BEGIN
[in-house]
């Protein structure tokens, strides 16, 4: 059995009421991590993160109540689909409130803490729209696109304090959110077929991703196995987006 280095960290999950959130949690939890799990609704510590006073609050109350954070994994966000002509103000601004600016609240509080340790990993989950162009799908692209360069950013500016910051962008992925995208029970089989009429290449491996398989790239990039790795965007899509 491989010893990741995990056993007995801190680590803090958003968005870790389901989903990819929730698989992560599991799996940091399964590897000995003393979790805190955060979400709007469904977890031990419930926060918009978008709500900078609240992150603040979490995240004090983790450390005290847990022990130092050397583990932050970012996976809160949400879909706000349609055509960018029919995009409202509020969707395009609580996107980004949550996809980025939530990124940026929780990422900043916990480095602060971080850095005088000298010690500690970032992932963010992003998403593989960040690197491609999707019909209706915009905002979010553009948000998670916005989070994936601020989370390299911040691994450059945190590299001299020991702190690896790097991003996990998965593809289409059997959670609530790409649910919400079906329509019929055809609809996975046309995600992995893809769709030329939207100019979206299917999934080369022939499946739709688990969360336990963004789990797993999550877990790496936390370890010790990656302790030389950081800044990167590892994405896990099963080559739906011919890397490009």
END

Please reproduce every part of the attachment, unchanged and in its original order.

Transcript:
[in-house]
């Protein structure tokens, strides 16, 4: 059995009421991590993160109540689909409130803490729209696109304090959110077929991703196995987006 280095960290999950959130949690939890799990609704510590006073609050109350954070994994966000002509103000601004600016609240509080340790990993989950162009799908692209360069950013500016910051962008992925995208029970089989009429290449491996398989790239990039790795965007899509 491989010893990741995990056993007995801190680590803090958003968005870790389901989903990819929730698989992560599991799996940091399964590897000995003393979790805190955060979400709007469904977890031990419930926060918009978008709500900078609240992150603040979490995240004090983790450390005290847990022990130092050397583990932050970012996976809160949400879909706000349609055509960018029919995009409202509020969707395009609580996107980004949550996809980025939530990124940026929780990422900043916990480095602060971080850095005088000298010690500690970032992932963010992003998403593989960040690197491609999707019909209706915009905002979010553009948000998670916005989070994936601020989370390299911040691994450059945190590299001299020991702190690896790097991003996990998965593809289409059997959670609530790409649910919400079906329509019929055809609809996975046309995600992995893809769709030329939207100019979206299917999934080369022939499946739709688990969360336990963004789990797993999550877990790496936390370890010790990656302790030389950081800044990167590892994405896990099963080559739906011919890397490009």